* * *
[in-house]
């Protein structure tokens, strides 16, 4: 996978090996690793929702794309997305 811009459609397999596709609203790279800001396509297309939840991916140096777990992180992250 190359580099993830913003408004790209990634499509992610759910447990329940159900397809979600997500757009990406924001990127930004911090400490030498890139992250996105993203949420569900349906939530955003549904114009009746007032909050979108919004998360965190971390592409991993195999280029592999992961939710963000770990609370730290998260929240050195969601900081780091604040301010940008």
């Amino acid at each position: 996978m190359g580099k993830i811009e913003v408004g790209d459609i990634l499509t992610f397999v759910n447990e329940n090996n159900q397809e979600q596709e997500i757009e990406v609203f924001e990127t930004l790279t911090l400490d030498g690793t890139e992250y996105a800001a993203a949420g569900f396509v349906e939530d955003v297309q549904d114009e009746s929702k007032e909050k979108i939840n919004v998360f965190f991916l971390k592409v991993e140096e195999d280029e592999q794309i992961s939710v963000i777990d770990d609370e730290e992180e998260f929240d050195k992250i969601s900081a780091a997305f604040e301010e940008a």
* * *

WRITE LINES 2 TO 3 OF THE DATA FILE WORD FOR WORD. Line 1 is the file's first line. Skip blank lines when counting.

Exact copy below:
């Protein structure tokens, strides 16, 4: 996978090996690793929702794309997305 811009459609397999596709609203790279800001396509297309939840991916140096777990992180992250 190359580099993830913003408004790209990634499509992610759910447990329940159900397809979600997500757009990406924001990127930004911090400490030498890139992250996105993203949420569900349906939530955003549904114009009746007032909050979108919004998360965190971390592409991993195999280029592999992961939710963000770990609370730290998260929240050195969601900081780091604040301010940008």
């Amino acid at each position: 996978m190359g580099k993830i811009e913003v408004g790209d459609i990634l499509t992610f397999v759910n447990e329940n090996n159900q397809e979600q596709e997500i757009e990406v609203f924001e990127t930004l790279t911090l400490d030498g690793t890139e992250y996105a800001a993203a949420g569900f396509v349906e939530d955003v297309q549904d114009e009746s929702k007032e909050k979108i939840n919004v998360f965190f991916l971390k592409v991993e140096e195999d280029e592999q794309i992961s939710v963000i777990d770990d609370e730290e992180e998260f929240d050195k992250i969601s900081a780091a997305f604040e301010e940008a």